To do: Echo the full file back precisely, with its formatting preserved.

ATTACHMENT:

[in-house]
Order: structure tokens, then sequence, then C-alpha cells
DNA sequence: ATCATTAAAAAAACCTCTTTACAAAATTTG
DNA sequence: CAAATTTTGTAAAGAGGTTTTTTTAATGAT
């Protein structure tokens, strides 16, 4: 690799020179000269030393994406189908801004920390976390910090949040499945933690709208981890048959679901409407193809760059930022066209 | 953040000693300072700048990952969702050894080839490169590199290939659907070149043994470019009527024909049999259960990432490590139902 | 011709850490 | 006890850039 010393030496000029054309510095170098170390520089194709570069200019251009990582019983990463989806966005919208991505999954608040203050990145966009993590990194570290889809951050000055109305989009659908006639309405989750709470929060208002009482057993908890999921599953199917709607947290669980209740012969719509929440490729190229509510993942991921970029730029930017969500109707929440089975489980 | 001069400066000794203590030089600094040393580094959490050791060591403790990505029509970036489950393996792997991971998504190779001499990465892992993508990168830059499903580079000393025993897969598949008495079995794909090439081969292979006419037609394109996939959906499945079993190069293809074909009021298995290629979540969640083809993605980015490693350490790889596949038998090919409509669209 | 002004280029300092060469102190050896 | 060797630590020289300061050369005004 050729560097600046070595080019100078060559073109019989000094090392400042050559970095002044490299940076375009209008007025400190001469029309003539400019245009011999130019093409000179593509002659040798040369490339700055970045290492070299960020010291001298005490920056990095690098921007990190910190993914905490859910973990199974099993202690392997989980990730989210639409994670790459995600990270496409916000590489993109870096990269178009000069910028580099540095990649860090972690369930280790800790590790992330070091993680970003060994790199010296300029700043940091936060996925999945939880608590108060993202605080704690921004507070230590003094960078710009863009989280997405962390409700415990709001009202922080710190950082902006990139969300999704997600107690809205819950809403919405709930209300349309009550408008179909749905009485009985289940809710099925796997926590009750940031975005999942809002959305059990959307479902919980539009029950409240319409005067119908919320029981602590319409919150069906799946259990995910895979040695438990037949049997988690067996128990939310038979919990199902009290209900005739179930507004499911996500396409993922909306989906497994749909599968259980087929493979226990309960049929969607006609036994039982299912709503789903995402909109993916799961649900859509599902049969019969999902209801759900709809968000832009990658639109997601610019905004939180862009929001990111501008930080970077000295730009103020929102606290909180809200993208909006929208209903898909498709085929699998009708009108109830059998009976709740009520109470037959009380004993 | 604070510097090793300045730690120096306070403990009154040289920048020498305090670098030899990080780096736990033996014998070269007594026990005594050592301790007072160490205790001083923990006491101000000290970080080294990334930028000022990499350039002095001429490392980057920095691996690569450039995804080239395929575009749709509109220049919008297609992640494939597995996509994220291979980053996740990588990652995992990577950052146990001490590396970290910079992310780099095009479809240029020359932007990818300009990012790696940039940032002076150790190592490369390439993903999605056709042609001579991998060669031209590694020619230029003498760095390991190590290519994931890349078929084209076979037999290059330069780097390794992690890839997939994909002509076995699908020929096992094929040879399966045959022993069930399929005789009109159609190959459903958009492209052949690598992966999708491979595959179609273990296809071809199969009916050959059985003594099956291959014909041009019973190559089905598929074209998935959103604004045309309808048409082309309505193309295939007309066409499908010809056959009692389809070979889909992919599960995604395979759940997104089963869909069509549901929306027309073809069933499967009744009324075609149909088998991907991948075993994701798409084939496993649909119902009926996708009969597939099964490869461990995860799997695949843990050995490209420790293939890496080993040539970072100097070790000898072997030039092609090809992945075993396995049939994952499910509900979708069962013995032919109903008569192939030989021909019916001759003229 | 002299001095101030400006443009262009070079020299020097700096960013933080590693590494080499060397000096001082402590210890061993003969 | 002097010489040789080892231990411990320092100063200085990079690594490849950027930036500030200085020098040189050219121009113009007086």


[in-house]
Order: structure tokens, then sequence, then C-alpha cells
DNA sequence: ATCATTAAAAAAACCTCTTTACAAAATTTG
DNA sequence: CAAATTTTGTAAAGAGGTTTTTTTAATGAT
């Protein structure tokens, strides 16, 4: 690799020179000269030393994406189908801004920390976390910090949040499945933690709208981890048959679901409407193809760059930022066209 | 953040000693300072700048990952969702050894080839490169590199290939659907070149043994470019009527024909049999259960990432490590139902 | 011709850490 | 006890850039 010393030496000029054309510095170098170390520089194709570069200019251009990582019983990463989806966005919208991505999954608040203050990145966009993590990194570290889809951050000055109305989009659908006639309405989750709470929060208002009482057993908890999921599953199917709607947290669980209740012969719509929440490729190229509510993942991921970029730029930017969500109707929440089975489980 | 001069400066000794203590030089600094040393580094959490050791060591403790990505029509970036489950393996792997991971998504190779001499990465892992993508990168830059499903580079000393025993897969598949008495079995794909090439081969292979006419037609394109996939959906499945079993190069293809074909009021298995290629979540969640083809993605980015490693350490790889596949038998090919409509669209 | 002004280029300092060469102190050896 | 060797630590020289300061050369005004 050729560097600046070595080019100078060559073109019989000094090392400042050559970095002044490299940076375009209008007025400190001469029309003539400019245009011999130019093409000179593509002659040798040369490339700055970045290492070299960020010291001298005490920056990095690098921007990190910190993914905490859910973990199974099993202690392997989980990730989210639409994670790459995600990270496409916000590489993109870096990269178009000069910028580099540095990649860090972690369930280790800790590790992330070091993680970003060994790199010296300029700043940091936060996925999945939880608590108060993202605080704690921004507070230590003094960078710009863009989280997405962390409700415990709001009202922080710190950082902006990139969300999704997600107690809205819950809403919405709930209300349309009550408008179909749905009485009985289940809710099925796997926590009750940031975005999942809002959305059990959307479902919980539009029950409240319409005067119908919320029981602590319409919150069906799946259990995910895979040695438990037949049997988690067996128990939310038979919990199902009290209900005739179930507004499911996500396409993922909306989906497994749909599968259980087929493979226990309960049929969607006609036994039982299912709503789903995402909109993916799961649900859509599902049969019969999902209801759900709809968000832009990658639109997601610019905004939180862009929001990111501008930080970077000295730009103020929102606290909180809200993208909006929208209903898909498709085929699998009708009108109830059998009976709740009520109470037959009380004993 | 604070510097090793300045730690120096306070403990009154040289920048020498305090670098030899990080780096736990033996014998070269007594026990005594050592301790007072160490205790001083923990006491101000000290970080080294990334930028000022990499350039002095001429490392980057920095691996690569450039995804080239395929575009749709509109220049919008297609992640494939597995996509994220291979980053996740990588990652995992990577950052146990001490590396970290910079992310780099095009479809240029020359932007990818300009990012790696940039940032002076150790190592490369390439993903999605056709042609001579991998060669031209590694020619230029003498760095390991190590290519994931890349078929084209076979037999290059330069780097390794992690890839997939994909002509076995699908020929096992094929040879399966045959022993069930399929005789009109159609190959459903958009492209052949690598992966999708491979595959179609273990296809071809199969009916050959059985003594099956291959014909041009019973190559089905598929074209998935959103604004045309309808048409082309309505193309295939007309066409499908010809056959009692389809070979889909992919599960995604395979759940997104089963869909069509549901929306027309073809069933499967009744009324075609149909088998991907991948075993994701798409084939496993649909119902009926996708009969597939099964490869461990995860799997695949843990050995490209420790293939890496080993040539970072100097070790000898072997030039092609090809992945075993396995049939994952499910509900979708069962013995032919109903008569192939030989021909019916001759003229 | 002299001095101030400006443009262009070079020299020097700096960013933080590693590494080499060397000096001082402590210890061993003969 | 002097010489040789080892231990411990320092100063200085990079690594490849950027930036500030200085020098040189050219121009113009007086």